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A large number of romantic comedies are subpar at best. Here are our picks for the most entitled, self-indulgent relationship dramas in recent memory.

The relationship dramas we’re tired of seeing on TV and film

It’s easy to dismiss the romcom as an insubstantial, mindless piece of fluff, but a lot of the time it’s sadly true. Sure, classics like Annie Hall and The Philadelphia Story are considered true benchmarks of the genre, as somewhere long-standing tropes and conventions may be traced back to. But a large number of romantic comedies are subpar at best; at their worst, they’re shallow and melodramatic.

Unfortunately, romcoms continue to shape our beliefs and expectations, especially when we’re at our most vulnerable points. Of course, this wouldn’t be a problem if they showed sex, love, and relationships between people in a positive and realistic way.

Yes, the genre isn’t exactly lauded for its socially aware undercurrents. The popularity of The Big Sick and the bilingual Everybody Loves Somebody can tell us anything, it’s that romcoms can tap into larger cultural conversations within the genre. For some recent romcoms featuring characters of color for example, we recommend Top Five, Appropriate Behavior, and Think Like a Man.

Here are our picks for the most entitled, self-indulgent relationship dramas in recent memory.

Liberal Arts (2012)

The “cultured, sensitive, and thoughtful” one, in which writer-director-star Josh Radnor (How I Met Your Mother) mopes around a campus to extol the virtues of literature, handwritten letters, and Vivaldi.

Of course, it’s all in the name of seducing (a much younger) Elizabeth Olsen (Godzilla) – a role which exists only for her to shower him with adoration so that he can later turn down sex and we’re supposed to admire him for it. It’s gross, self-important garbage.

500 Days of Summer (2009)

The “friend-zoned” one, in which the writers take out the frustrations of their failed relationships for a total of 95 minutes. Our hero Tom (Joseph Gordon-Levitt) is a miserable sad-sack, with an aching love for the Smiths and the romantic perspective of a 14-year-old.

Tom spends the entire story chasing around a girl called Summer (Zooey Deschanel), despite her total lack of personality and her inability to understand or convey emotion of any kind.

Friends with Benefits (2011)

The “feelings are complicated” one, in which a pair of thin, conventionally beautiful, rich, and successful jerks become friends and have lots of casual sex. Will they have valuable life experiences and learn to outgrow their whiny non-problems? Will they eventually develop romantic feelings for one another? Will a silly misunderstanding result in heartbreak? Who even cares?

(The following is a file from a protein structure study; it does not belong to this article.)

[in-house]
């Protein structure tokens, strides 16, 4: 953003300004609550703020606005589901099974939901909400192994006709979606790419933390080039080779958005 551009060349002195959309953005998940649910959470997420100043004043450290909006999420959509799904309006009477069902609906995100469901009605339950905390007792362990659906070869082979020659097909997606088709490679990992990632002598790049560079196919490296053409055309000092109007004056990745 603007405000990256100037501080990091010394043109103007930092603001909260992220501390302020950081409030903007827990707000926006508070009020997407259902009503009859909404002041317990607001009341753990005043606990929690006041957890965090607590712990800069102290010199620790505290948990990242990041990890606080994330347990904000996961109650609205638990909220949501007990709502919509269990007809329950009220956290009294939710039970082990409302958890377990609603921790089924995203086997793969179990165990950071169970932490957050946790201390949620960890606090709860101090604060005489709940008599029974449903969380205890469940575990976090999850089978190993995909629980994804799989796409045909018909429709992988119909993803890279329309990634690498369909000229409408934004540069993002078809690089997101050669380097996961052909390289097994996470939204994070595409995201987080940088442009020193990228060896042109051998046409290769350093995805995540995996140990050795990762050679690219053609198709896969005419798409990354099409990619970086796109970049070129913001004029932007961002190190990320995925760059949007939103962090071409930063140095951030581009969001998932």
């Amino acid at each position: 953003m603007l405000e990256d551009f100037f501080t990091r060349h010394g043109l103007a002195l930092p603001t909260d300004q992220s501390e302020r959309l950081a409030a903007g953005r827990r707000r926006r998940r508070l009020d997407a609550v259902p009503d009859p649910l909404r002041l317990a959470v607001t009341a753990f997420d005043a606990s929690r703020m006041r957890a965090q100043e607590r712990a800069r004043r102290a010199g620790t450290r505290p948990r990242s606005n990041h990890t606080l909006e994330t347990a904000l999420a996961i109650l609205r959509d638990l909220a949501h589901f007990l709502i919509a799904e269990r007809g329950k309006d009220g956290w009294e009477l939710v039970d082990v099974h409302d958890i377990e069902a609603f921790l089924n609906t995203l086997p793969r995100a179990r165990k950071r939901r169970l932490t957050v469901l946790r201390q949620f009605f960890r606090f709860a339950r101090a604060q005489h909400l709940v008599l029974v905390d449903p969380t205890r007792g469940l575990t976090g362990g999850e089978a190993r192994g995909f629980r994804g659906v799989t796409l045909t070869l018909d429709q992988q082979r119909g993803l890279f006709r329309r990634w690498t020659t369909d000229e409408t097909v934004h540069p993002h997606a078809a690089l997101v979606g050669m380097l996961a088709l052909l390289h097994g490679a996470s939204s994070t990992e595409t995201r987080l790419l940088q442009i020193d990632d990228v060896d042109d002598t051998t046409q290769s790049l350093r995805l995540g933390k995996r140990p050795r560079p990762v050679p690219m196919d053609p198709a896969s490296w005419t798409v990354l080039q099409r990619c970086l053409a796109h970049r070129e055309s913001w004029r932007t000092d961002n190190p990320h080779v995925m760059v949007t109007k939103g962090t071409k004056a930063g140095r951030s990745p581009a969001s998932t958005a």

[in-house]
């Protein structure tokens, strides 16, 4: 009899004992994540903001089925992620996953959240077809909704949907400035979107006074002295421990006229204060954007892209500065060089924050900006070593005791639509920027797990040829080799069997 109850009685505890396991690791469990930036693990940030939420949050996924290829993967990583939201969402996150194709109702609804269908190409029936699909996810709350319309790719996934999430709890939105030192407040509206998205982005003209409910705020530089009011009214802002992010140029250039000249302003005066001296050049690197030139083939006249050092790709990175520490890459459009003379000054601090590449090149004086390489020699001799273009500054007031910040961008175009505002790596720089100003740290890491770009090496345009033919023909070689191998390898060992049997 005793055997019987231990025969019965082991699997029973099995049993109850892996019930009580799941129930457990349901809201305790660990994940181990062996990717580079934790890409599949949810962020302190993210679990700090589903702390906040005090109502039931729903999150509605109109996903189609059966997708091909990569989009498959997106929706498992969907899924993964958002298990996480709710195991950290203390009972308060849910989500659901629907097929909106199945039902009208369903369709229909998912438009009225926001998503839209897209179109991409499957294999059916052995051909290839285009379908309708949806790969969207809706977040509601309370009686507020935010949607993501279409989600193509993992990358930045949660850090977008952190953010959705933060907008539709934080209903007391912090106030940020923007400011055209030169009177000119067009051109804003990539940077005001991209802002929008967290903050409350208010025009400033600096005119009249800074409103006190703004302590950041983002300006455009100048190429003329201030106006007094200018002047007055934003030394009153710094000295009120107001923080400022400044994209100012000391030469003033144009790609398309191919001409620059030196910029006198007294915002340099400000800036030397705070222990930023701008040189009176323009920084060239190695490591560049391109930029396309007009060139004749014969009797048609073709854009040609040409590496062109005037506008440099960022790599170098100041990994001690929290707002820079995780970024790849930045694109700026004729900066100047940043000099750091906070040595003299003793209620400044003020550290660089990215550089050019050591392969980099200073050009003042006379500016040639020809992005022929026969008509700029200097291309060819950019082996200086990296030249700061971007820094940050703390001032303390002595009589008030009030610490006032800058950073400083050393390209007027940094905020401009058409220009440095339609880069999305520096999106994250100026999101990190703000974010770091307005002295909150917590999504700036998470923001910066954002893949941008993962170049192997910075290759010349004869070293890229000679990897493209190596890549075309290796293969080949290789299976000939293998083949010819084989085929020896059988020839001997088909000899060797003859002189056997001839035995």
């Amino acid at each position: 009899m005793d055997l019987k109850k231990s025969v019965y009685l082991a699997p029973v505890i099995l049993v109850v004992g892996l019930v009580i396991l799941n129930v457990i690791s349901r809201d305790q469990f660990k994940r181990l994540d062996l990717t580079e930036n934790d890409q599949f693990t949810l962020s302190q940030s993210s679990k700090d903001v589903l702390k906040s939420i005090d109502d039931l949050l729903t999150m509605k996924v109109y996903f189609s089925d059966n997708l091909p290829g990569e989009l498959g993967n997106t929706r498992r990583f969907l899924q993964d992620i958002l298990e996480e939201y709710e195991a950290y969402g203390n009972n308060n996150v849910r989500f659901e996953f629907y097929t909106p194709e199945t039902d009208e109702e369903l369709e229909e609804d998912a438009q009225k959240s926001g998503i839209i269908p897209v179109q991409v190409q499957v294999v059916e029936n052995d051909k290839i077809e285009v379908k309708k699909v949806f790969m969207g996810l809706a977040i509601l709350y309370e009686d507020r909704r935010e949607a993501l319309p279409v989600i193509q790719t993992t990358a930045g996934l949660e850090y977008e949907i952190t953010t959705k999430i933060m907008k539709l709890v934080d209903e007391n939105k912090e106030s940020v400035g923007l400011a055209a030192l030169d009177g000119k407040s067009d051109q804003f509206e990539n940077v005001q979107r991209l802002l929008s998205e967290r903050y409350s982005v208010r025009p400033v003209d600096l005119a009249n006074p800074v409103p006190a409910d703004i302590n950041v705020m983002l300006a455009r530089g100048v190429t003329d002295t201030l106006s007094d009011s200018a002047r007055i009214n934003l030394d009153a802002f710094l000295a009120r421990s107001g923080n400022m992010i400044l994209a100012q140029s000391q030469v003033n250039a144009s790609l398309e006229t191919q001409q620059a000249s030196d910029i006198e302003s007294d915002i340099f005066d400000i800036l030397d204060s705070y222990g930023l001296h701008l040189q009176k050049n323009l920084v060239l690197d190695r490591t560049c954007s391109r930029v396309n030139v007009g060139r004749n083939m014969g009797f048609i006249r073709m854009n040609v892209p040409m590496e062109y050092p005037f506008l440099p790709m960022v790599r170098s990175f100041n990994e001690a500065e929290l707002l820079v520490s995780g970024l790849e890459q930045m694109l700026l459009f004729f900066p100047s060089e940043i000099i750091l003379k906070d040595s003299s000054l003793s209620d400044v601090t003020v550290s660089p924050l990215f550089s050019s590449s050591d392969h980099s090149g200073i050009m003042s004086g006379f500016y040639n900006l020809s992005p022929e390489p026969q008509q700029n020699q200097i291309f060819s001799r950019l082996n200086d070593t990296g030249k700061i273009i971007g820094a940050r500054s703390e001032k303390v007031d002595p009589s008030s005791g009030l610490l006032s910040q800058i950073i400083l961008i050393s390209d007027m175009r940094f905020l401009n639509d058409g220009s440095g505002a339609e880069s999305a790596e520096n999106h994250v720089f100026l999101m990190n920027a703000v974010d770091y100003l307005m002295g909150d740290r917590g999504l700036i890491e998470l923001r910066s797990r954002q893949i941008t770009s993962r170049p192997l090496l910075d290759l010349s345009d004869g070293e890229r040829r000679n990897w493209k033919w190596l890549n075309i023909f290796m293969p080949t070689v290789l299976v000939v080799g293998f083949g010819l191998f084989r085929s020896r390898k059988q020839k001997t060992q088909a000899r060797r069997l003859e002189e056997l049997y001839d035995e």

Girls (2012 – 17)

As the popularity of Lena Dunham’s show grew over the years, so did the criticisms regarding her refusal to properly explore the thorough, diverse experiences of millenial New Yorkers. As a result, the characters – an all-white cast of culturally-privileged 20-somethings with a shared pursuit of near-relentless hedonism – are righteous, narcissistic, overly petty, and annoyingly insecure. Much like Dunham (Tiny Furniture) herself.

Garden State (2004)

The “quirky” one, an ultra-pale opus from Zach Braff which is so unrelentingly bland it’s almost aggressive.

Written like a preposterous soap opera and with the performances to match (Natalie Portman was miles ahead of this in Closer, released the same year), Garden State follows Andrew (Braff) and his abundance of problems of privilege, including narcissism, directionlessness, being profound, listening to wistful indie rock, and screaming into a (literal) abyss.

The Fault in Our Stars (2014)

The “it’s a metaphor” one, in which two surface-level teen characters launch from regular conversation into grand, melodramatic speeches for no apparent reason. Shailene Woodley (The Descendants) plays a teenage girl with terminal cancer, but that’s about it – she really isn’t defined beyond her illness.

Ansel Elgort’s character, similarly lacking in depth, spouts some of the more memorably cringe-inducing lines like “love is just a shout into the void, and oblivion is inevitable.” Please.

The Holiday (2006)

The “white Christmas” one, in which Cameron Diaz (Vanilla Sky) takes a spontaneous Christmas vacation, leaving her servants to take care of Kate Winslet (Eternal Sunshine of the Spotless Mind) over the duration of the holidays. How’s that for festive spirit? As the blandness of its name might suggest, The Holiday is nothing more than lifestyle porn for straight white women.

Her (2013)

It’s a timeless premise and something that Spike Jonze (Where the Wild Things Are) clearly wanted to assert with Her – relationships are hard, they require compromise and work. Such a shame he had to throw it all together with this contrived, self-conscious story about a depressed hipster so devoid of personality that he wants to have sex with his phone.

Frances Ha (2012)

The “I can’t seem to get my act together” one, in which Greta Gerwig (Lady Bird) stars as the eponymous character, who is basically a 27-year-old child. It’s standard indie fare – a film about pretty, white Brooklynites that pays homage to the films of Woody Allen (Manhattan) and the French New Wave but is unable to live up to either.

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